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Pete Grutzius
Pete Grutzius is field services commander with the Lansing Police Department.

With the Memorial Day weekend signaling the unofficial start to summer and the kids getting out of school soon, it is a good time to start thinking about safety.

It has been my experience that while the summer brings many fond memories, it can be marred by avoidable accidents. Here are some easy tips to make the summer a happy and healthy one for you and your family.

Be aware of the heat

Everyone is at risk any time the heat rises above 90 degrees, but the elderly and very young are most susceptible to heat-related illness.

Heat-related illnesses can cause serious injury or even death if not treated. Signs include nausea, dizziness, flushed or pale skin, heavy sweating and headache.

Move the injured person into a cool place, give cool water to drink and place ice packs or cool moist towels to the skin. If water cannot be tolerated, vomiting or unconsciousness occurs, call 911 immediately.

Safety tips include:

• Dress for the heat. Wear lightweight, light-colored clothing. This helps reflect away the sun's energy.

• Drink plenty of water. Carry water or juice with you and drink continually even when you don't feel thirsty. Avoid alcohol and caffeine, they speed up dehydration.

• Slow down and avoid strenuous activity. If needed, plan these events in the morning or evenings and avoid the hottest part of the day.

• Check on elderly family and neighbors. Make sure the elderly and those without air conditioning have a proper area to cool down. If they need assistance, contact your local emergency services for locations of cooling centers.

• Never leave children or pets unattended in a motor vehicle. The temperature inside a car can get dangerously hot, even in moderate weather with the windows slightly down. Children and animals can quickly become overwhelmed by the heat.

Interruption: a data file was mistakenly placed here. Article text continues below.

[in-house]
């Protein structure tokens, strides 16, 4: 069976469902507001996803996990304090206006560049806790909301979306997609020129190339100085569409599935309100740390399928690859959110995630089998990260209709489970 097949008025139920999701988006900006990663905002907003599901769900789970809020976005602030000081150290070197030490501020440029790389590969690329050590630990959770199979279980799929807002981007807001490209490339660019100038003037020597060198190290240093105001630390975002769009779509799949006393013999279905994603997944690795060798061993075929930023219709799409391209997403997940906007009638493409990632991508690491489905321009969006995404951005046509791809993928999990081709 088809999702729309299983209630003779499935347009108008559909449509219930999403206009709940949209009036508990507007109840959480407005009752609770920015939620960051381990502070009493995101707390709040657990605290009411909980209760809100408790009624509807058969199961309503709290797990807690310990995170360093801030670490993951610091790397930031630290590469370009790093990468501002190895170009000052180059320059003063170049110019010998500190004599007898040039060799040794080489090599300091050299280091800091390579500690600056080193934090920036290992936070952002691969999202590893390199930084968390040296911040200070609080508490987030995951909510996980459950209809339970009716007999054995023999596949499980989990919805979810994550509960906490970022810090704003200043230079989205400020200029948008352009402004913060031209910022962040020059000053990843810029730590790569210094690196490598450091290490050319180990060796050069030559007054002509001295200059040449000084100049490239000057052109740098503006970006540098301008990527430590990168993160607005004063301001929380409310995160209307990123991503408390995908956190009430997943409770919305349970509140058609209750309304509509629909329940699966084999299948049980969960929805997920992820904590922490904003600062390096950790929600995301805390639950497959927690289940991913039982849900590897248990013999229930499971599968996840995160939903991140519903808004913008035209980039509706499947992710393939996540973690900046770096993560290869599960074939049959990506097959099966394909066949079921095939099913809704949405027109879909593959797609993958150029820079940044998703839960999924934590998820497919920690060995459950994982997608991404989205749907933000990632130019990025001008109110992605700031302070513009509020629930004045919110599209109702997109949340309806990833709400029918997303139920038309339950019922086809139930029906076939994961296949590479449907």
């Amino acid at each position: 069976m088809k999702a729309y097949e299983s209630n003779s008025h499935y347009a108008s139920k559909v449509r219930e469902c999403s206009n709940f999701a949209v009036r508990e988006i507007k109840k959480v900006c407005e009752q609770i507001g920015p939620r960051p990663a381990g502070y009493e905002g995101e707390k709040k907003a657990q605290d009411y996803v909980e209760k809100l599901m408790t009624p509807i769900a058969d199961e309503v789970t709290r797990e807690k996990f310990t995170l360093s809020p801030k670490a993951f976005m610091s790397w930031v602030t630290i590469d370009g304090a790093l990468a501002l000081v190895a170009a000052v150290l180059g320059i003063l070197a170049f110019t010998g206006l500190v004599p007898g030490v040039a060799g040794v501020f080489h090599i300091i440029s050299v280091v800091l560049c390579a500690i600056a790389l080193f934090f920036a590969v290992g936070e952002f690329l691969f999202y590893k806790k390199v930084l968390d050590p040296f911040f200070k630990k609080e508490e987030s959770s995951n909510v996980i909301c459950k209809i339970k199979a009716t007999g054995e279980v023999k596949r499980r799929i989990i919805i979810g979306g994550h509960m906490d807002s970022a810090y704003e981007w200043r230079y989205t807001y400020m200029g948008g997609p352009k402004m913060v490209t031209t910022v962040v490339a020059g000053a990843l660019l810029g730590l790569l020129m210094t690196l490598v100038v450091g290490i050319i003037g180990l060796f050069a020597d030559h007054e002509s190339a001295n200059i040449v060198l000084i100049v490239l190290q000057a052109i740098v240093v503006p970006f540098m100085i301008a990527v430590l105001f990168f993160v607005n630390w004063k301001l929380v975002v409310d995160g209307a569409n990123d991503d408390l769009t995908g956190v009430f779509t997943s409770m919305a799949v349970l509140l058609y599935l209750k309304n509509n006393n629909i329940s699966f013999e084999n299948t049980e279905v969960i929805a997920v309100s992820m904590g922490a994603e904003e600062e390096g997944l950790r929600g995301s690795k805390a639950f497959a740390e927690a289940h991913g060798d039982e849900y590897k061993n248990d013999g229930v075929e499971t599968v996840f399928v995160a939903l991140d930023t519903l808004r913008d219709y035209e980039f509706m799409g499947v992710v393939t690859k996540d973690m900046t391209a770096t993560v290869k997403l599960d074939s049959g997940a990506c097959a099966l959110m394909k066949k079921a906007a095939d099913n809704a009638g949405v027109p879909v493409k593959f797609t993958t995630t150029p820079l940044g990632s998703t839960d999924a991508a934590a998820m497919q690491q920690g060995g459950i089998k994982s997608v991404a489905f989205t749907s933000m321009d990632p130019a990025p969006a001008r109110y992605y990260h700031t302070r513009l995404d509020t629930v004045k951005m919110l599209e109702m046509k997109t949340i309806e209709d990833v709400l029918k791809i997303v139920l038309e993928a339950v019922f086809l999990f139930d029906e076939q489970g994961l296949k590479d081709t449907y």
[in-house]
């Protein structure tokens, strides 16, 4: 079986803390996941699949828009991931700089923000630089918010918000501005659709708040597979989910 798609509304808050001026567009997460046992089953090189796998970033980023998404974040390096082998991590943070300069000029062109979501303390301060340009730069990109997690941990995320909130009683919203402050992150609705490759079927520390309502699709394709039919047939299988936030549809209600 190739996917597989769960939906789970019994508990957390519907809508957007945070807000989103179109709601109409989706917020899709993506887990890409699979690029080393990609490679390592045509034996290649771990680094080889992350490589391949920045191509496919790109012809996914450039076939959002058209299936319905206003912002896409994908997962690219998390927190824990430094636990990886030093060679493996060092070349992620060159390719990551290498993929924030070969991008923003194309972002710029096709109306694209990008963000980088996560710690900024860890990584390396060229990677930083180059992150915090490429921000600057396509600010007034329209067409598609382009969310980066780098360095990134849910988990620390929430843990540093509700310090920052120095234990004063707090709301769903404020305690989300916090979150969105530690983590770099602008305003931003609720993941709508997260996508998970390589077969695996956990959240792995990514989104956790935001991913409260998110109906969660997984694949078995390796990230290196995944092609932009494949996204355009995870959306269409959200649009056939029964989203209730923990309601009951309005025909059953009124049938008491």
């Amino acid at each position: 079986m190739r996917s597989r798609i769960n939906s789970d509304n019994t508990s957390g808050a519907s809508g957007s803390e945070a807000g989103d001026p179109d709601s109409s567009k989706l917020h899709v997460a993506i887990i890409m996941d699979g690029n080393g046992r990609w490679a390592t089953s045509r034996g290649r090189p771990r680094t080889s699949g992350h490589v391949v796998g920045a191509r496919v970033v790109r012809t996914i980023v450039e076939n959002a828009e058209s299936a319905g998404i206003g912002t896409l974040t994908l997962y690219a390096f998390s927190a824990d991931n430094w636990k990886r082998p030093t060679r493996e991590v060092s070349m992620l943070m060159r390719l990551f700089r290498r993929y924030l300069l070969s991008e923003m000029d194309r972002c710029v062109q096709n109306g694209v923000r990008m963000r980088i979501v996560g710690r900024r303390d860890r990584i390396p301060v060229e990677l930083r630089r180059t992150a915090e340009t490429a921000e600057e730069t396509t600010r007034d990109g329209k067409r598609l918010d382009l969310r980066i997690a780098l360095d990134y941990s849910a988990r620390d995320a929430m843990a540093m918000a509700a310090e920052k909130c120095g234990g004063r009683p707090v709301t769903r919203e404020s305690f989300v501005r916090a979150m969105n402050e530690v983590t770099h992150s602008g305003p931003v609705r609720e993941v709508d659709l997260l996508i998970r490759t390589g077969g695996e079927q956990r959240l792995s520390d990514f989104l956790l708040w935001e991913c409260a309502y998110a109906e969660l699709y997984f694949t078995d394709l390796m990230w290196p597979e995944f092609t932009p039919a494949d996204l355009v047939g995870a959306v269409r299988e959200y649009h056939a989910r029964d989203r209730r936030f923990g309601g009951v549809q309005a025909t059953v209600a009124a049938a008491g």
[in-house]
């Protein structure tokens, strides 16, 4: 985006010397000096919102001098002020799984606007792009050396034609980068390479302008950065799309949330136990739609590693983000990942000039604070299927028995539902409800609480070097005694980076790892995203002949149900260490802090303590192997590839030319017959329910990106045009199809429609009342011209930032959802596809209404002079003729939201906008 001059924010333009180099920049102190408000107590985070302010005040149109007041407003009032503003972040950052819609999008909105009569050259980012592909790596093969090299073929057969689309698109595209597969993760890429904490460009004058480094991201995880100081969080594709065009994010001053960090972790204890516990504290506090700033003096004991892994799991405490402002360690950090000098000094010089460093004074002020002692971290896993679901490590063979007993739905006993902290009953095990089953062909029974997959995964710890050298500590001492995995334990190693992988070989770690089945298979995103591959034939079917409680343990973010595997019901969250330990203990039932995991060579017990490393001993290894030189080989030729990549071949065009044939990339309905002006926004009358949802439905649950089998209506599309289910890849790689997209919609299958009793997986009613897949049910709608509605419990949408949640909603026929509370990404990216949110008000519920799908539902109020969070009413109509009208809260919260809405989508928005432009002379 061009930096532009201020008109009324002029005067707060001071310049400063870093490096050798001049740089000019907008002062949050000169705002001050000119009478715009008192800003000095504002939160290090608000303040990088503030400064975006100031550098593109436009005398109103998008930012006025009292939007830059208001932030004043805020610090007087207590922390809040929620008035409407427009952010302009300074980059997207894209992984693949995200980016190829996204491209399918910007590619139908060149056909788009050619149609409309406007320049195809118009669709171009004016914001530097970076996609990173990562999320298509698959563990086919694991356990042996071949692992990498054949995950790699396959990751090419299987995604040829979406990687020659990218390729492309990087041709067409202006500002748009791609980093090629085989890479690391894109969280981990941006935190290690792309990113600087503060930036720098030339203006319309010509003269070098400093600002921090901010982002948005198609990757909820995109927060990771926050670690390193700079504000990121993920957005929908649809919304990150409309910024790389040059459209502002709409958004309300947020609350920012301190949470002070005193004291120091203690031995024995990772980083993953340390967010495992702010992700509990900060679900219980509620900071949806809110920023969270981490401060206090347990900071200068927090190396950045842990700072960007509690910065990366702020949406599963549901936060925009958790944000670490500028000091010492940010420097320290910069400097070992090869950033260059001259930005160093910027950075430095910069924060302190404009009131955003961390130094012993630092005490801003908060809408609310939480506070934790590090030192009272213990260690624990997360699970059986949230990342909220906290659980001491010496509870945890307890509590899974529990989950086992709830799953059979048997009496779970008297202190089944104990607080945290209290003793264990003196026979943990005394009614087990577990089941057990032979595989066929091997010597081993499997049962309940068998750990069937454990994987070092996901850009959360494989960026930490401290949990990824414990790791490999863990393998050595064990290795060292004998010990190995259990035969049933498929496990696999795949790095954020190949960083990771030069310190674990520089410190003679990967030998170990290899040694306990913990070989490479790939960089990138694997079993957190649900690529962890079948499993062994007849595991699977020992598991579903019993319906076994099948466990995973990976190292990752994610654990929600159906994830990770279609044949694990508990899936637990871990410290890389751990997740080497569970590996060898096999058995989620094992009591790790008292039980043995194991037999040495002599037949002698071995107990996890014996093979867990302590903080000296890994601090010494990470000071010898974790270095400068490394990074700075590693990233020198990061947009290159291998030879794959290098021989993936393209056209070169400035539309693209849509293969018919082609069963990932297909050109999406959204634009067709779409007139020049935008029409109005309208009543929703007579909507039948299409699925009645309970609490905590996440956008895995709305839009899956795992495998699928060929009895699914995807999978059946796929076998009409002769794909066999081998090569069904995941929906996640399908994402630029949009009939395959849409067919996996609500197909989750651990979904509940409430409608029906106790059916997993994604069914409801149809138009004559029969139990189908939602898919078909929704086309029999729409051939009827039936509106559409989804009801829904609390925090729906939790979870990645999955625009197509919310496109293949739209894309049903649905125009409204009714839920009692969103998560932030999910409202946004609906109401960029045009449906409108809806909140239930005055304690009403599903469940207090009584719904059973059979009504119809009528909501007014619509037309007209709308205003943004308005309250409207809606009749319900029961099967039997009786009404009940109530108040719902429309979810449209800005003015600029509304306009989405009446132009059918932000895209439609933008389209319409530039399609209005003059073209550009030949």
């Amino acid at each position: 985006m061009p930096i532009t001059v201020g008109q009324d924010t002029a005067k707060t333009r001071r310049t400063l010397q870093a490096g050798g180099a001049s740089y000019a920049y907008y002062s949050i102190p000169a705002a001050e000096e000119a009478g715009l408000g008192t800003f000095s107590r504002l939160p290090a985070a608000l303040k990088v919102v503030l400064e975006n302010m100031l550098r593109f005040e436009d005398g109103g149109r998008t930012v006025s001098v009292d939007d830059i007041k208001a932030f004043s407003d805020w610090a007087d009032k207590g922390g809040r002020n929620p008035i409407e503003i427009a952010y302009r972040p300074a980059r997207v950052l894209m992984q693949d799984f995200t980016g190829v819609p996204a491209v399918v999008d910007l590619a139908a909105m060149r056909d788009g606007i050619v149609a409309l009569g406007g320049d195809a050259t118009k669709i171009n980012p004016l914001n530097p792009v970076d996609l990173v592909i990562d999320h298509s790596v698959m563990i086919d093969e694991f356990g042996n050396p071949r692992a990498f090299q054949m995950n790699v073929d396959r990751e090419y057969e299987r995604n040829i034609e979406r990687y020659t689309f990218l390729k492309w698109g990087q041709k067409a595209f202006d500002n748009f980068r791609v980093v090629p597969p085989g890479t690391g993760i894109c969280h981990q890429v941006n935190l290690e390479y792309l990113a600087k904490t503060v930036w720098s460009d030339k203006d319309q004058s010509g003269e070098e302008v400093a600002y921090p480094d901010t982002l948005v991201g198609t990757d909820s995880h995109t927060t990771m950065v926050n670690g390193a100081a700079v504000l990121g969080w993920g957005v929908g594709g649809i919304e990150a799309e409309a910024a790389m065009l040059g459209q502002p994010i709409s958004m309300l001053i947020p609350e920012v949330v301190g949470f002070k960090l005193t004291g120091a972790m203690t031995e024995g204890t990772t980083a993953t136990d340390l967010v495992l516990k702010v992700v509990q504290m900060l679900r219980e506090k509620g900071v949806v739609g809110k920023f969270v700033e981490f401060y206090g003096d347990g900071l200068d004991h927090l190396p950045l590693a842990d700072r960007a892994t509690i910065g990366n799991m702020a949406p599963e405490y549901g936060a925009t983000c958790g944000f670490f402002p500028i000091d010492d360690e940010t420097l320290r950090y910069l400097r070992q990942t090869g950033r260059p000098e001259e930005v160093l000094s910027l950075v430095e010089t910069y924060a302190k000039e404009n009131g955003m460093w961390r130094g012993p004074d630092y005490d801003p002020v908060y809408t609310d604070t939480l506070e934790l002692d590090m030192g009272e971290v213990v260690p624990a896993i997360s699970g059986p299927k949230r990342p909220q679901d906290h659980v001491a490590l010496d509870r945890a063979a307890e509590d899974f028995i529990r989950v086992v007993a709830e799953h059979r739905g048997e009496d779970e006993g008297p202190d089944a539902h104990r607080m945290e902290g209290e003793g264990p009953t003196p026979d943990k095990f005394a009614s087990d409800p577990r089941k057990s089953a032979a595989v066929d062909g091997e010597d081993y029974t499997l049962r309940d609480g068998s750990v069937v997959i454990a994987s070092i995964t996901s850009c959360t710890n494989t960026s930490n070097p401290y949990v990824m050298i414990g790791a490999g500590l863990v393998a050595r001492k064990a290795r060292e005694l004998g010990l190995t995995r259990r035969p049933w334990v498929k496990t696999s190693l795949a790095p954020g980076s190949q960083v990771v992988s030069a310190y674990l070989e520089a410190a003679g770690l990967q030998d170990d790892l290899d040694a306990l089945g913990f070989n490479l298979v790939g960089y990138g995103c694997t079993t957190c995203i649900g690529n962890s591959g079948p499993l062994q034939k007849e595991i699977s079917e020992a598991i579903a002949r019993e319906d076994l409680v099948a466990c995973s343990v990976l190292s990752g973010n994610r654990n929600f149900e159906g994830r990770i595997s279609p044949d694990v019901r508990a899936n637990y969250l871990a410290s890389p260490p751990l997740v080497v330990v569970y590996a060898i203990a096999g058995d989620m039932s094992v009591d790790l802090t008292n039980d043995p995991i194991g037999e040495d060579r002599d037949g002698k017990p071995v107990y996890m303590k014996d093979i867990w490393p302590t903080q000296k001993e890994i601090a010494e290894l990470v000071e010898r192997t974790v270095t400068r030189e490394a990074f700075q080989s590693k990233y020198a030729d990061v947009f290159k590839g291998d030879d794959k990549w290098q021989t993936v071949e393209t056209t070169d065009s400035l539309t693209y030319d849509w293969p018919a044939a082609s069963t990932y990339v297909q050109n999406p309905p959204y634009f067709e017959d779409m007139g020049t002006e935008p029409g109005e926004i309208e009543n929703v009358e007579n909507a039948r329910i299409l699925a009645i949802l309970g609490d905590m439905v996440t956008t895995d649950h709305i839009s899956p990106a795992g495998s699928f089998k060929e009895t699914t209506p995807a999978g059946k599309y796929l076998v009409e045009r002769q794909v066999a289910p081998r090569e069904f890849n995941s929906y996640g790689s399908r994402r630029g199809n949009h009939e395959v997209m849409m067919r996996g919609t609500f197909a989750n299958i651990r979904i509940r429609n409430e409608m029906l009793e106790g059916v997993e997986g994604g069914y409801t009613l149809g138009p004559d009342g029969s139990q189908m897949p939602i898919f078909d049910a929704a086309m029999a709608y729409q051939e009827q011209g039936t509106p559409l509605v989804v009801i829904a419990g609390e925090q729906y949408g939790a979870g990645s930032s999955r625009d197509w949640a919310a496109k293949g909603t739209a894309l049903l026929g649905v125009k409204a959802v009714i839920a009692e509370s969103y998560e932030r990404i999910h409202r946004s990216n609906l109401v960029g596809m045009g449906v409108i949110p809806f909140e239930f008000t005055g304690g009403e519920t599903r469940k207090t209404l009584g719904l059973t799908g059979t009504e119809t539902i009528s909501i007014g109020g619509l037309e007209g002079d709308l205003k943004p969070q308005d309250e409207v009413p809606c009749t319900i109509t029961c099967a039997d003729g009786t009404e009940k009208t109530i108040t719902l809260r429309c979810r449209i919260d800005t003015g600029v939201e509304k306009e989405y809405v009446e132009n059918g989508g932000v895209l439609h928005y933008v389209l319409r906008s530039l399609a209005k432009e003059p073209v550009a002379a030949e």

Use precautions around water

Drowning continues to be a leading cause of death in children. Most of these tragedies are avoidable with simple precautions.

• Never leave a child unattended around water. Children are drawn to water and can drown in as little as an inch of standing water.

• Always have adult supervision of young swimmers. Do not rely on other children to have the knowledge or composure to take the needed steps in a rescue situation. Do not mix alcohol and supervision of children in the water.

• Check gates, fences and locks around the pool. Defective gates that do not close and secure should be fixed or replaced.

• Teach children to swim at an early age. There are many great swim classes given by local park districts. Confidence in the water can prevent accidental drowning if the child falls in.

Watch for burn hazards

Summer usually marks an increase in EMS calls and emergency room visits for children and adults burned. These usually occur because of carelessness around barbecue grills, campfires and from playing with fireworks.

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• Never let children play around the source of heat. Many grills can easily be tipped over or the child may fall into the fire if allowed to play in the area.

• Keep flammable materials such as gasoline, propane or lighter fluid away from the fire. Canisters of fluids can expand and burst if too close to the heat source.

• Use the proper tools to prevent injuries. Wear oven mitts, heavy gloves and use long-handled utensils when working with grills. Allow coals to cool or extinguish them with water prior to dumping them on the ground.

Beware of storms and lightning

Many people are injured each summer because of quickly forming thunderstorms. The National Lightning Safety Institute's slogan is "If you can see it, flee it. If you can hear it, clear it."

• Seek shelter immediately. Inside is the safest place during a storm.

• Crouch low if trapped outside. Keep your feet together, your head tucked and ears covered. Avoid huddling together in a group. Try to spread about 15 feet apart.

• Avoid tall trees or objects. Lightning is attracted to the highest objects in the area.

• Drop all metal objects. Do not hold golf clubs, fishing poles or baseball bats. If possible, place an insulating object under your feet. A sleeping bag, folded jacket or coil of rope are examples.

These are a few of the hazards that face us each summer. Taking the time to properly prepare for outdoor activities can greatly reduce the chance of accident or injuries this summer. I hope you and your family have a safe and fun summer.

Pete Grutzius is a commander in the Lansing Police Department. The opinion expressed in this column is the writer's and not necessarily that of The Times.

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